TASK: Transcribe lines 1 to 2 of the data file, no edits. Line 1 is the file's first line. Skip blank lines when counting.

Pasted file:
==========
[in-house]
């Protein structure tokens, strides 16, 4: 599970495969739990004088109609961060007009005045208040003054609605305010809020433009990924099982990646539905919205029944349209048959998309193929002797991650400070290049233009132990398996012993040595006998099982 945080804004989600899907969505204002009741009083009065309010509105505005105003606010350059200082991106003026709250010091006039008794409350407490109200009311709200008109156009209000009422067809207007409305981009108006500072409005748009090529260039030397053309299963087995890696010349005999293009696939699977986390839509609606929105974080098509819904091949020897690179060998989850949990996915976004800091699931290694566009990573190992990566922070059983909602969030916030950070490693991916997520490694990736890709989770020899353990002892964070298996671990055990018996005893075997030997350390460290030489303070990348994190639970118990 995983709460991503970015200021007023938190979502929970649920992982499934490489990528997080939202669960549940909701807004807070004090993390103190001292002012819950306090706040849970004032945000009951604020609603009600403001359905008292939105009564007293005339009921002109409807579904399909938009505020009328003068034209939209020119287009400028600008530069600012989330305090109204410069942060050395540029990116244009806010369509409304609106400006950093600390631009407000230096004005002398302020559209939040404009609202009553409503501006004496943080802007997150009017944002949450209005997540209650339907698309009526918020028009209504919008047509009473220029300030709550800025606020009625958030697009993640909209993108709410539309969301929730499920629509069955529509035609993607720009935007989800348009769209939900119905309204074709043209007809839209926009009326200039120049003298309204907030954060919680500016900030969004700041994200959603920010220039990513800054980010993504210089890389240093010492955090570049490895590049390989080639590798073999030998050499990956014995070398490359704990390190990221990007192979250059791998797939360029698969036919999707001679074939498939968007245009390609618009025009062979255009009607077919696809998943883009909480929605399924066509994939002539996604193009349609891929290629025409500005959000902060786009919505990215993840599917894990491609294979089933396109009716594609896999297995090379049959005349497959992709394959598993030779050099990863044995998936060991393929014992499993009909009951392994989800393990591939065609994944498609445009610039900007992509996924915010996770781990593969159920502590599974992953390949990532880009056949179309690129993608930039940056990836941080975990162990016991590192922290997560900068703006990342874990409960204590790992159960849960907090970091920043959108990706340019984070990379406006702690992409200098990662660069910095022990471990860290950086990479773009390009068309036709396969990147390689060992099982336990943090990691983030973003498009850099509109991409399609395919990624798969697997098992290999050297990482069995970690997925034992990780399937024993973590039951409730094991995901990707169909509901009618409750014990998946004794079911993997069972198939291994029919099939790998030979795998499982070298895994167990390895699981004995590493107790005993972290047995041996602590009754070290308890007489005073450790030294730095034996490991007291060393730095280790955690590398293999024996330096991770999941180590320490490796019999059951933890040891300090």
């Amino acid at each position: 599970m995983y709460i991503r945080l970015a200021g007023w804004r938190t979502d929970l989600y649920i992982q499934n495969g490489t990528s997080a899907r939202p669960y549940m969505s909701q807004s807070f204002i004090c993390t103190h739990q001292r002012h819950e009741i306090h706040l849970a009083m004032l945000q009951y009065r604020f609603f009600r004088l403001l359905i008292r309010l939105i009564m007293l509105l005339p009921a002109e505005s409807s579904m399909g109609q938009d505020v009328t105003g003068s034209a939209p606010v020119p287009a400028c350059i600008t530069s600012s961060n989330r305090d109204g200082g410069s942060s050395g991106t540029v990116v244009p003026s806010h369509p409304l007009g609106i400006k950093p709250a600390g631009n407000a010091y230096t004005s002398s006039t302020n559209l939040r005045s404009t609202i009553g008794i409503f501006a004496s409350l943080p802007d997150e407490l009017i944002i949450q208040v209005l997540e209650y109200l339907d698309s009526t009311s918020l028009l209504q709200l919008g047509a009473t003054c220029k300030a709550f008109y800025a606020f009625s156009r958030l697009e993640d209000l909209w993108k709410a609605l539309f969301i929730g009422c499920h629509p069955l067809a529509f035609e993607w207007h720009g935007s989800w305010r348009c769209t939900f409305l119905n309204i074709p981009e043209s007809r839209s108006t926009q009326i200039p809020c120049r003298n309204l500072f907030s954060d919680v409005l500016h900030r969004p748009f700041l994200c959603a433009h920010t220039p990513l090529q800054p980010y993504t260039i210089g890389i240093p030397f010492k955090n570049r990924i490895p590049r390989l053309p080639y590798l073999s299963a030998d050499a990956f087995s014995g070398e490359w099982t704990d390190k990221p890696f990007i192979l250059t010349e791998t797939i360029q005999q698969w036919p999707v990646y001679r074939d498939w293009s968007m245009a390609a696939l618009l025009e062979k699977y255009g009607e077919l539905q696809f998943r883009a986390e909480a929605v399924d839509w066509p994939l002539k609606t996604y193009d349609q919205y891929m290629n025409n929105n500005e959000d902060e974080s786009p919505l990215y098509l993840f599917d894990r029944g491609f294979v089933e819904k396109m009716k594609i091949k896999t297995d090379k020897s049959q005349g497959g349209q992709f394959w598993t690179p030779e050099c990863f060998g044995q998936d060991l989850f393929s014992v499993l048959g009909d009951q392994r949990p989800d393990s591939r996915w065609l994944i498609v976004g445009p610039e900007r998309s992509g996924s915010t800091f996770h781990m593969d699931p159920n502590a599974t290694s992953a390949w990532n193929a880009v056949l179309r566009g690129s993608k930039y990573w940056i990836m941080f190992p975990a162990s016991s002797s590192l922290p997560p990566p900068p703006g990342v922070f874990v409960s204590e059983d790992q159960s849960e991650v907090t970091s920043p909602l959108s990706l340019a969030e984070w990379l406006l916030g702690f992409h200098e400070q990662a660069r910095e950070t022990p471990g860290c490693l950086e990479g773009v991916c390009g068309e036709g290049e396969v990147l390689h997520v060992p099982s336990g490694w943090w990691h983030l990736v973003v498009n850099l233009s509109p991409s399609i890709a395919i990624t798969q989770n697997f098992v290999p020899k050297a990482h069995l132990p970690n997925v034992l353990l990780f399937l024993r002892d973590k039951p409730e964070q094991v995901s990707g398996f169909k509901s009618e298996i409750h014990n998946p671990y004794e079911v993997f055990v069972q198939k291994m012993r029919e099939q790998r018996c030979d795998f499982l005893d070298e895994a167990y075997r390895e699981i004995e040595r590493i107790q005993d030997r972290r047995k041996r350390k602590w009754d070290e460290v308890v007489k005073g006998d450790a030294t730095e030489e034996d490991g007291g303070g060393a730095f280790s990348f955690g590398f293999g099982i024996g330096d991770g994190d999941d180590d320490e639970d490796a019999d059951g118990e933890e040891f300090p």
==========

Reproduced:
[in-house]
């Protein structure tokens, strides 16, 4: 599970495969739990004088109609961060007009005045208040003054609605305010809020433009990924099982990646539905919205029944349209048959998309193929002797991650400070290049233009132990398996012993040595006998099982 945080804004989600899907969505204002009741009083009065309010509105505005105003606010350059200082991106003026709250010091006039008794409350407490109200009311709200008109156009209000009422067809207007409305981009108006500072409005748009090529260039030397053309299963087995890696010349005999293009696939699977986390839509609606929105974080098509819904091949020897690179060998989850949990996915976004800091699931290694566009990573190992990566922070059983909602969030916030950070490693991916997520490694990736890709989770020899353990002892964070298996671990055990018996005893075997030997350390460290030489303070990348994190639970118990 995983709460991503970015200021007023938190979502929970649920992982499934490489990528997080939202669960549940909701807004807070004090993390103190001292002012819950306090706040849970004032945000009951604020609603009600403001359905008292939105009564007293005339009921002109409807579904399909938009505020009328003068034209939209020119287009400028600008530069600012989330305090109204410069942060050395540029990116244009806010369509409304609106400006950093600390631009407000230096004005002398302020559209939040404009609202009553409503501006004496943080802007997150009017944002949450209005997540209650339907698309009526918020028009209504919008047509009473220029300030709550800025606020009625958030697009993640909209993108709410539309969301929730499920629509069955529509035609993607720009935007989800348009769209939900119905309204074709043209007809839209926009009326200039120049003298309204907030954060919680500016900030969004700041994200959603920010220039990513800054980010993504210089890389240093010492955090570049490895590049390989080639590798073999030998050499990956014995070398490359704990390190990221990007192979250059791998797939360029698969036919999707001679074939498939968007245009390609618009025009062979255009009607077919696809998943883009909480929605399924066509994939002539996604193009349609891929290629025409500005959000902060786009919505990215993840599917894990491609294979089933396109009716594609896999297995090379049959005349497959992709394959598993030779050099990863044995998936060991393929014992499993009909009951392994989800393990591939065609994944498609445009610039900007992509996924915010996770781990593969159920502590599974992953390949990532880009056949179309690129993608930039940056990836941080975990162990016991590192922290997560900068703006990342874990409960204590790992159960849960907090970091920043959108990706340019984070990379406006702690992409200098990662660069910095022990471990860290950086990479773009390009068309036709396969990147390689060992099982336990943090990691983030973003498009850099509109991409399609395919990624798969697997098992290999050297990482069995970690997925034992990780399937024993973590039951409730094991995901990707169909509901009618409750014990998946004794079911993997069972198939291994029919099939790998030979795998499982070298895994167990390895699981004995590493107790005993972290047995041996602590009754070290308890007489005073450790030294730095034996490991007291060393730095280790955690590398293999024996330096991770999941180590320490490796019999059951933890040891300090």